We're in peak season and not only are the roads congested, so are the sidewalks and shared use paths. BWL's column provides some tips on who has the right-of-way and when. As Ken says at the end of the column, "It comes back to the basics – be predictable, be visible, be sensible and be nice. Practice those, and everyone can share the road or walk or lane comfortably."
BWL's Column in News-Press "Go Coastal" section, March 17, 2016
Let’s take them in order of vulnerability, just to make it easy:
Everyone else is supposed to avoid colliding with them, even if they’re
not behaving properly (that’s not etiquette, it’s the law). At
intersections and in crosswalks, they have the right of way (at least if
there are signals saying so or, if no signal, they give others enough
time and distance to react). If you share a sidewalk with walkers, yield
to them (we’re talking to bicyclists here – if anyone in a motor
vehicle is sharing that sidewalk, you have made a serious directional
mistake and need to get back on the roadway right now).
No matter where they are riding, they get the right of way over
everyone but pedestrians. If they are on the sidewalk, they are viewed
as pedestrians (albeit second-class pedestrians) – so that’s easy. If
they are on the roadway – whether on a bike lane, a shoulder or sharing
the road – they still have rights as vehicles and should be treated as
equals. So, unless you regularly buzz, cut off or otherwise harass your
fellow motorists, you don’t get to do any of that to cyclists. (An
aside: Cyclists, it makes it a whole lot more likely that your fellow
vehicle operators will treat you with some respect if you don’t break
vehicular rules… such as blowing through stop signs/lights, riding
abreast when conditions do not allow, going the wrong way, etc.)
Everyone else in a vehicle should know how to negotiate rights of way
with their fellow vehicles… that’s what that driver’s license test was
all about, remember? So we won’t dwell on that here, except to note a
couple of unique circumstances that warrant attention: Motorcycles, because they can be harder to see (so watch for them); semis, because they have some unique issues (chiefly in turning and visibility) that deserve attention; and other lumbering and large vehicles,
because the laws of physics can make sharing the roadway with them
interesting, since they take longer to speed up, slow down and turn… and
must drive accordingly.
A special case around here that warrant their own category because they
can violate the rights of every other road user once they escape from
the golf course. Contrary to the habit in some neighborhoods, carts are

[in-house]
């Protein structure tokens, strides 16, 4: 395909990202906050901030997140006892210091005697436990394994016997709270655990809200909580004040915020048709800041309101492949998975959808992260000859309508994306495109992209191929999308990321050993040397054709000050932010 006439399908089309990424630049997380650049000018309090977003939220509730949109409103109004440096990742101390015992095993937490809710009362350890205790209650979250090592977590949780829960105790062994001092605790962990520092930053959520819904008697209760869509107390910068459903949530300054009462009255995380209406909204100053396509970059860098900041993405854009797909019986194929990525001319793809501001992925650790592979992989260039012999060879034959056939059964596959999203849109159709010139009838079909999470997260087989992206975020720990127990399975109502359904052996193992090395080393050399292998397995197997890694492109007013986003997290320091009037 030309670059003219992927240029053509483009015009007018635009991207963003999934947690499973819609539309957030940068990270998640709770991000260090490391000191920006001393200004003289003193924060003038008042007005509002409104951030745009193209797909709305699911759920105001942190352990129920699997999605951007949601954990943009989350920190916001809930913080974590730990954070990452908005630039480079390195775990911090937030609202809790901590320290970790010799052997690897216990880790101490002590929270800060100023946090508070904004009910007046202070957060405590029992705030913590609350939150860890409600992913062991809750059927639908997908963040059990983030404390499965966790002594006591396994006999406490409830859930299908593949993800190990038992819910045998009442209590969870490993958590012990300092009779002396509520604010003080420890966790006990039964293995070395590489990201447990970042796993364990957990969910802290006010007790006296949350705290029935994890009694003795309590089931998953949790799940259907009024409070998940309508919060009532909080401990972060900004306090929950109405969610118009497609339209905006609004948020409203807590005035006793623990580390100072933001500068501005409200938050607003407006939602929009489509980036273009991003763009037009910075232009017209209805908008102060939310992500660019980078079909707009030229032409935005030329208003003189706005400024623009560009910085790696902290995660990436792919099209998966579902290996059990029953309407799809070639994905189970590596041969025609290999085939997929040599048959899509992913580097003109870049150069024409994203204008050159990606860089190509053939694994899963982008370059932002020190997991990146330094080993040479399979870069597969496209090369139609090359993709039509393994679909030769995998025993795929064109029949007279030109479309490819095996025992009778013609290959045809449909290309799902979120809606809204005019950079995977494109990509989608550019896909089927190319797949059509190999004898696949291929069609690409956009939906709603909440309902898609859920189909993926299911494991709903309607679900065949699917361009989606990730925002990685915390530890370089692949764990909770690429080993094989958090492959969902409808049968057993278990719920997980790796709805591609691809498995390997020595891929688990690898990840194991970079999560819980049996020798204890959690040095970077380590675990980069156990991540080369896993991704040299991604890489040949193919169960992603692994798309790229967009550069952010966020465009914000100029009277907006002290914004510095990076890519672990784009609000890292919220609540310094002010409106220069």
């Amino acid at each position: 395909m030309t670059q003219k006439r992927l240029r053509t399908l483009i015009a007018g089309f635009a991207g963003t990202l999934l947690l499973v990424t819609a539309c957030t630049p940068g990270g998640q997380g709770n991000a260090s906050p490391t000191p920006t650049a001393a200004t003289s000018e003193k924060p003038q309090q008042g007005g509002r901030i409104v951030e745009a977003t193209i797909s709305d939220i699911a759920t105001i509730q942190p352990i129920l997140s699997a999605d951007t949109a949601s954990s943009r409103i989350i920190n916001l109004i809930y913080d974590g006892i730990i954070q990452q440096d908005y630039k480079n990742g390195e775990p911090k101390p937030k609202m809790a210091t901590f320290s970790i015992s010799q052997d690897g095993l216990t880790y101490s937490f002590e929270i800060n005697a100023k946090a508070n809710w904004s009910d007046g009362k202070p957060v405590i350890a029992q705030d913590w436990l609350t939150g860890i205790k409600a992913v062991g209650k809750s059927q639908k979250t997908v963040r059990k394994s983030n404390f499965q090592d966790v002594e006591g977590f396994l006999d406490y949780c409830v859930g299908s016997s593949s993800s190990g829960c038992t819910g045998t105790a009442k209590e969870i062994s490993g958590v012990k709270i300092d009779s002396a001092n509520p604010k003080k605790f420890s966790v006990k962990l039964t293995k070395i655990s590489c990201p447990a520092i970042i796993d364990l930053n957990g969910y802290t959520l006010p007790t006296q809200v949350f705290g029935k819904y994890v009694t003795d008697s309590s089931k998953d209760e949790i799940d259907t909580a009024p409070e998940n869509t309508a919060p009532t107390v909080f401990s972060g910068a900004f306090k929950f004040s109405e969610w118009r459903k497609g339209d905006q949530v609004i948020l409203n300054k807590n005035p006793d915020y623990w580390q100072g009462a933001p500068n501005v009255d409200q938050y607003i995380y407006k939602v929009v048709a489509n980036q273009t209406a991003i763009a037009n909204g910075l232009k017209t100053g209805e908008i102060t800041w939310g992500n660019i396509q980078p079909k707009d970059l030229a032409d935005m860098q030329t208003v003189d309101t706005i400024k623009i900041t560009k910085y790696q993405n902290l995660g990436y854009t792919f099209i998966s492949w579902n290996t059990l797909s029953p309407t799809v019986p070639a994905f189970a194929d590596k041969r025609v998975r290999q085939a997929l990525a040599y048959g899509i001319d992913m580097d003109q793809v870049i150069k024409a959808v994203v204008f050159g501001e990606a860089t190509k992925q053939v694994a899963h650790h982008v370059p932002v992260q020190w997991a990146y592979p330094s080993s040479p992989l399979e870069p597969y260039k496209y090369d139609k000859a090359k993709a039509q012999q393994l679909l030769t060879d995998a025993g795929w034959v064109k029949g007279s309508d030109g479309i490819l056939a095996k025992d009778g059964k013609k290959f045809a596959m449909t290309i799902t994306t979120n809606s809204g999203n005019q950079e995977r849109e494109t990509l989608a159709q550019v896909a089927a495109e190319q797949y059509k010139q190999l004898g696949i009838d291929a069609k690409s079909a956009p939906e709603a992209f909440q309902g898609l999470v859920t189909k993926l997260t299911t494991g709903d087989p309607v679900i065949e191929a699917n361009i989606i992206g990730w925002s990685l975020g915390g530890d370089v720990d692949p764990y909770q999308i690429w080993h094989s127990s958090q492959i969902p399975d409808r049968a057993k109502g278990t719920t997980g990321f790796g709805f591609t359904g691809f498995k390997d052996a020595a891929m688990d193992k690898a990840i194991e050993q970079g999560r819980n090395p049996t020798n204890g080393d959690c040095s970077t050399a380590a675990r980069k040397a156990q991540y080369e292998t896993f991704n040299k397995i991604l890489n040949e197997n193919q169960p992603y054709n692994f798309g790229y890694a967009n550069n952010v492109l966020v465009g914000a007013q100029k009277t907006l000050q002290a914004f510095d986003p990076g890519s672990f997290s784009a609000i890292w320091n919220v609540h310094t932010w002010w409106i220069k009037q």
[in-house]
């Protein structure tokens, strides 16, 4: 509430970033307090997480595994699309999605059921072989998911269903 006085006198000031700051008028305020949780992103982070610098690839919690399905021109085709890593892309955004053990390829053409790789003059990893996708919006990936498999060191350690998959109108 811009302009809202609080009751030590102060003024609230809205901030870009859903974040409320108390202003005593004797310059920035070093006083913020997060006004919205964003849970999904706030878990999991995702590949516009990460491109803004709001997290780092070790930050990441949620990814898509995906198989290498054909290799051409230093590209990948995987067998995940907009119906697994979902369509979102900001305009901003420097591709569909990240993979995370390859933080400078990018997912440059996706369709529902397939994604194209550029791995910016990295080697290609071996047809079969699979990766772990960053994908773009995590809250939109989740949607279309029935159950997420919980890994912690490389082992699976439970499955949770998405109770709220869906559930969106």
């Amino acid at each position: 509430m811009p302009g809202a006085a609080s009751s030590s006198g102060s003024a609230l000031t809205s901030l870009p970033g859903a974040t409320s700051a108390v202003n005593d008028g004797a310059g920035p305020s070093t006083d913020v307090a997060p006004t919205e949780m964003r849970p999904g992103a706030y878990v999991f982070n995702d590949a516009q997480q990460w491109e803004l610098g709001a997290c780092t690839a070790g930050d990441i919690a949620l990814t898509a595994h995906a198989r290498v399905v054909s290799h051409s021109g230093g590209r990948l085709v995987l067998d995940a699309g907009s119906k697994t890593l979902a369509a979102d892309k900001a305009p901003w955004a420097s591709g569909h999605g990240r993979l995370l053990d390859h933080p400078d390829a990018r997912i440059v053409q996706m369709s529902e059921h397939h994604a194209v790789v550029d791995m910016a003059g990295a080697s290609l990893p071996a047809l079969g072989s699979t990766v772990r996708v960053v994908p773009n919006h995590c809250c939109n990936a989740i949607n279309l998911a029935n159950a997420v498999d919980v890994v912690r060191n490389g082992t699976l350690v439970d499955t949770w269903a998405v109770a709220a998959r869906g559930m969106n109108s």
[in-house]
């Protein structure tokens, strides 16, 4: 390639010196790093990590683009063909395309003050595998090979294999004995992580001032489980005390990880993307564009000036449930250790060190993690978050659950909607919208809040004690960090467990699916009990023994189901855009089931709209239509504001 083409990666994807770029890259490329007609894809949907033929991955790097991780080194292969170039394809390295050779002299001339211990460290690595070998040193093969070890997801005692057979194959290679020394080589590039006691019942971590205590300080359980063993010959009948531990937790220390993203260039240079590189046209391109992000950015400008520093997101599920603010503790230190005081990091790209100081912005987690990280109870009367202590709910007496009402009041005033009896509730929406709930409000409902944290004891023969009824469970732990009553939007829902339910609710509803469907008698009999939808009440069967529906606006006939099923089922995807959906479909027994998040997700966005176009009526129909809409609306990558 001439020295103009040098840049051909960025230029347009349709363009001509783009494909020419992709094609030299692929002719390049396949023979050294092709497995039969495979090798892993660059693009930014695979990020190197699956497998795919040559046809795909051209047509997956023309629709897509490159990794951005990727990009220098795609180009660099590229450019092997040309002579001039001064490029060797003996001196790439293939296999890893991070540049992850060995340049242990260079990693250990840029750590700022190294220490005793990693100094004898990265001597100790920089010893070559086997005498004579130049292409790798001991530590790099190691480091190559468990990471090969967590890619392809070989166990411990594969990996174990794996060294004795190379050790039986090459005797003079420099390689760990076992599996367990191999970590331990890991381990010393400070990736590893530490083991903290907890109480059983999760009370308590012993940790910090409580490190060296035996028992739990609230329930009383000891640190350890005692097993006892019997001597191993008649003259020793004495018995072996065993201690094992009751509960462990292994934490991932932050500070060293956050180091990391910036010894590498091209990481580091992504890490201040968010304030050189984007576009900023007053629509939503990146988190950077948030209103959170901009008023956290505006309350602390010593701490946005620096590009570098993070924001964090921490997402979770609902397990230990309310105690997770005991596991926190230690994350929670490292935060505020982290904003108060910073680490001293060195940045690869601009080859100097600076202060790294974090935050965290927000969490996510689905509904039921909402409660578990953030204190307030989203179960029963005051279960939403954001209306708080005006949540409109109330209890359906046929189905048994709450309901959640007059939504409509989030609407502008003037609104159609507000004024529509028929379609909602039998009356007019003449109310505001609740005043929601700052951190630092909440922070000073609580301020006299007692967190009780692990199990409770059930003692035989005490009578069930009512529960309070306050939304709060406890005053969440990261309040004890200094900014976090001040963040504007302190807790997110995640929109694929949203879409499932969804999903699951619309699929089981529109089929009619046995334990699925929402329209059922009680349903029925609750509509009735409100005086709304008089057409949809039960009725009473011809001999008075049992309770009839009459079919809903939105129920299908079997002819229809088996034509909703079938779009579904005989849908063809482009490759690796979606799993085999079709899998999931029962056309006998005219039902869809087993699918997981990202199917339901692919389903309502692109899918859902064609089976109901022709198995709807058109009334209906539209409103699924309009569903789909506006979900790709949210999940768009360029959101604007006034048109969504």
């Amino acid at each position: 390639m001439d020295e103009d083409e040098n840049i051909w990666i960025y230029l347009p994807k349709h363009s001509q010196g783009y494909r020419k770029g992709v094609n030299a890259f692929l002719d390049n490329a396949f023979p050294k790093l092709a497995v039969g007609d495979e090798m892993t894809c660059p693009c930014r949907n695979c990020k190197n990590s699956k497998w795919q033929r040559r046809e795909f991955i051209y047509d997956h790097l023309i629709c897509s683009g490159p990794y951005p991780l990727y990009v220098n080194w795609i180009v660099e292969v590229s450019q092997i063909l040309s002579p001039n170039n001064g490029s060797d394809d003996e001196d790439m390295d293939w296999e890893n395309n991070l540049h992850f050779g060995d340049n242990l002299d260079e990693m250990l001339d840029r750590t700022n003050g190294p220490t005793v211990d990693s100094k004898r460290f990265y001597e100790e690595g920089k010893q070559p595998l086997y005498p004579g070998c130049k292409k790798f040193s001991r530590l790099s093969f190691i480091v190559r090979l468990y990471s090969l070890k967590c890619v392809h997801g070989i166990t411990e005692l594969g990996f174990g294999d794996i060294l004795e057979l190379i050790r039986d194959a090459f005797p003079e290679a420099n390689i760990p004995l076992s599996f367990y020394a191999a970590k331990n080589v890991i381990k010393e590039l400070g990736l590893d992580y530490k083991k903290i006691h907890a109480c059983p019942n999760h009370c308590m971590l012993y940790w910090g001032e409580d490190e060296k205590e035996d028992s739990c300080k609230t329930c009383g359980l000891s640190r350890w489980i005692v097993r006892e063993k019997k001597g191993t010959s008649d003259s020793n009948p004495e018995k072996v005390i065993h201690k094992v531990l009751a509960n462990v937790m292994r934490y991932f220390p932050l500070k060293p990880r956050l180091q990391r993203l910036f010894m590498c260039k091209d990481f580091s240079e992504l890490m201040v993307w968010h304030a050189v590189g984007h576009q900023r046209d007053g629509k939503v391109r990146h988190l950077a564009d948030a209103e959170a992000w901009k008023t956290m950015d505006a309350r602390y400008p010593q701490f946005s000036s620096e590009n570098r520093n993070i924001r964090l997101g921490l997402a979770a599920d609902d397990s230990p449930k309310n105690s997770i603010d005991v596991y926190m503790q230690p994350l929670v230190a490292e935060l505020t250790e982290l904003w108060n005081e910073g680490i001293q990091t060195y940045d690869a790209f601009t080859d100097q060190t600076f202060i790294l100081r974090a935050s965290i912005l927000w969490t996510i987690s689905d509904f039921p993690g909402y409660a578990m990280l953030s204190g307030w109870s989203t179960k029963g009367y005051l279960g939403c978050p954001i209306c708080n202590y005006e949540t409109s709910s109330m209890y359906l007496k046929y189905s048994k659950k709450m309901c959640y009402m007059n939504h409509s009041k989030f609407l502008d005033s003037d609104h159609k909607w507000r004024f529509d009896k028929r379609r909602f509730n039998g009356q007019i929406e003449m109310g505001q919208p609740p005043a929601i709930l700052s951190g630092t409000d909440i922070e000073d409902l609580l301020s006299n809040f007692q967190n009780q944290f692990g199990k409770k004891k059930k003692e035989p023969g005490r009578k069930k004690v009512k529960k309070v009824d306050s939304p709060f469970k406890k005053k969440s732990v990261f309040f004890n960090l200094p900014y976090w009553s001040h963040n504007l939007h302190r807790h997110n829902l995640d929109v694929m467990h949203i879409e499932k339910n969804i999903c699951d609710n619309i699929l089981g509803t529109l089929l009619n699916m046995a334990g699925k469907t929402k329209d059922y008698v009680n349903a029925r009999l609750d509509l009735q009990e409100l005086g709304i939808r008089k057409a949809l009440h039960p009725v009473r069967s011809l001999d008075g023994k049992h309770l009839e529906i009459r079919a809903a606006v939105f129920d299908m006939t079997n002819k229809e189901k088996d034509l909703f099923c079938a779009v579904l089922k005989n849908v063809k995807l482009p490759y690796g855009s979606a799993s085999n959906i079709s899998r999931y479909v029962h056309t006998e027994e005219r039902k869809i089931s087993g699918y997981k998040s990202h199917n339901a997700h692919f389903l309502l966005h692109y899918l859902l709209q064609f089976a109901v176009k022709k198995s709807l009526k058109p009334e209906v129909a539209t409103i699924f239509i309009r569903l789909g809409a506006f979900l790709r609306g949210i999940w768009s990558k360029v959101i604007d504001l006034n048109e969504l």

not meant to be driven on any sidewalk or bike lane… just because they
fit doesn’t mean they’re legal. Nevertheless, if they are driven on said
areas, they should yield to every other walking or biking user because
the carts are the motor vehicles here, putting them on the low end of
the rights scale. Similarly, carts are not meant to be driven on any old
roadway, unless said roadway has been designated for their use (which
usually means other traffic will go slow enough to allow them not to
impede the flow). There are very few public roadways that allow carts to
travel legally; look for a sign allowing such use before you assume
One final thought on rights: Common sense and courtesy
always need to be aggressively exercised when it comes to transportation
interaction. You may have the right to be there doing what you’re
doing, but if the operator of a two-ton motor vehicle doesn’t see you
(or doesn’t know what you doing when you dart in front of them), you may
end up being dead right.
It comes back to the basics – be
predictable, be visible, be sensible and be nice. Practice those, and
everyone can share the road or walk or lane comfortably.
Gooderham writes this on behalf of BikeWalkLee, a community coalition
raising public awareness and advocating for complete streets in Lee
County — streets that are designed, built, operated and maintained for
safe and convenient travel for all users: pedestrians, bicyclists,
motorists, and transit riders of all ages and abilities. Information,
statistics and background online at www.BikeWalkLee.org.
Ready to ride or run?
to celebrate St. Patrick’s Day with a 5K? Head to Naples for the
inaugural St. Patrick’s Fun Run, which starts (appropriately) from Rip
Tide Brewing Co. (gcrunner.org). On Saturday, you can join the 5Ks set
for Lehigh (www.ftmyerstrackclub.com) and Cape Coral (3dracinginc.com).
Ride: The Cape Coral Critical Mass ride is Friday night, March 25; the Fort Myers
ride rolls out the Friday after that (with a later start time at 8 p.m.
after a gathering time of 7:15 p.m.); both are family-friendly slow
rolls just perfect for this time of year.